NASHVILLE SKYLINE: Miranda Lambert Hits Stride With New CD
(NASHVILLE SKYLINE is a column by CMT/CMT.com Editorial Director Chet Flippo.)
In past weeks, Miranda Lambert has become quite the national media darling. A lot of the focus has been on her supposed role as new country outlaw. I have a read a lot of stories that dwell on her being licensed to carry a concealed handgun -- which she apparently does. Well, what the hell. She's from Texas and lives there now, and sometimes you need a concealed handgun in Texas. I'm from Texas, although I'm not packing heat ... not right now, at least.
A lot of the stories talk about her father being a cop and both her parents being PIs and having investigated Bill Clinton for Paula Jones in that whole mess. And I've read reviews calling her "crazy" and a psycho chick. Well, I'm buying none of that. Her songs tap into those extreme threads, but that's an artist's shrewdness. If she is crazy, she is crazy in the same way that Dolly Parton is crazy: She knows how to play up her strong points, how to sell herself and how to become a public character. And how to be a successful songwriter. Lambert is obviously one very smart woman.
I like Miranda Lambert. Quite a lot. I think she's very good for country music right now. She's shaking things up a bit, and country music always needs shaking up a bit. She's an exciting artist. She makes news. And she sells CDs. She hasn't gotten great radio airplay yet, because her songs don't necessarily fit the formula that country radio favors. But neither did Gretchen Wilson's "Redneck Woman." But it broke through. As did Loretta Lynn's radical -- for country -- songs.
Lambert is also a very quick learner. Although she's obviously an independent spirit, she has also learned much about performing from opening for Dierks Bentley. Her songwriting chops spring from within, but she has listened closely to the likes of Buddy Miller and Emmylou Harris and Jack Ingram and the Dixie Chicks.
She learned a valuable lesson in songwriting with her first album. The title song, "Kerosene" -- which really put her on the musical map -- sounded very much like Steve Earle's "I Feel Alright." Very much like it. After that was brought to her attention, she added Earle's name as her co-writer on the copyright. And on the royalties. She told Barry Mazor in a No Depression interview, "I didn't purposefully plagiarize his song -- but unconsciously I copied it almost exactly. I guess I'd listened to it so much that I just kind of had it in there." Well, hell, outlaws rip each other off now and then. But then they usually own up about it -- as she did -- very quickly.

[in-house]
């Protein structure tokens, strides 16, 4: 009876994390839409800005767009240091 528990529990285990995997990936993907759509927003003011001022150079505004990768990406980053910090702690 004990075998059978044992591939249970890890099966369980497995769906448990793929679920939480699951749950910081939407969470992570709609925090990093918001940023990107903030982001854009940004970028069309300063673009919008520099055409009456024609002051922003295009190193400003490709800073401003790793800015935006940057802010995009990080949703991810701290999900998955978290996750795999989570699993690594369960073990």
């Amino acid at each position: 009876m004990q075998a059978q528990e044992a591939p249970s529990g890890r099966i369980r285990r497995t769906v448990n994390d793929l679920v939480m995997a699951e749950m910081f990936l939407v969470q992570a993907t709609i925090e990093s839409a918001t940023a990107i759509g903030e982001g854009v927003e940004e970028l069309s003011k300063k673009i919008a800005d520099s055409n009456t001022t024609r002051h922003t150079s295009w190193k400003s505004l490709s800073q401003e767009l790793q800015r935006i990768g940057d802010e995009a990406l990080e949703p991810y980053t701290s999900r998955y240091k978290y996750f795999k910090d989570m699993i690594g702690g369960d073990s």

She is also very smart about the people she's surrounding herself with. Simon Renshaw is her manager. He is famous -- or infamous -- as the Dixie Chicks' manager. Non-Lambert original songs on the new CD Crazy Ex-Girlfriend are Patty Griffin's exquisite "Getting Ready," the Carlene Carter/Susanna Clark composition "Easy from Now On" (that Emmylou Harris sang so famously) and the very-Texas-small-town David Rawlings/Gillian Welch song "Dry Town." Her musical collaborators on this CD are top-of-the-line, including Buddy Miller, Randy Scruggs, Chuck Leavell, Waddy Wachtel, Glenn Worf and Richard Bennett. Her producers are Frank Liddell and Mike Wrucke. So this is sort of a subversive-but-legitimate effort at changing mainstream country music. Good for her and all concerned.
You know, the really interesting thing is that five years ago Lambert would have been labeled an alt-country artist. She would have been regarded as a rocker chick singing songs about taboo topics like shooting an ex-boyfriend or going on an arson spree. Violent revenge has not been the subject du jour of mainstream country music, not since "Goodbye, Earl," probably. But fantasy about violent revenge -- or getting due justice at the least -- has obviously kindled a spark of interest in a lot of female listeners.
That's not all that Lambert is about, although it tends to be what the media fixate upon. Although I love the explosive ferocity of a song like "Gunpowder & Lead" (which reminds me a little of someone very near and dear to me), Lambert excels with more introspective songs such as "Love Letters" and "More Like Her."
One single line in "Guilty in Here" stopped me completely in my tracks. Listen to Lambert caress the words: "And I don't think I have any more room underneath my thumb." This rocker chick is giving life some serious thought.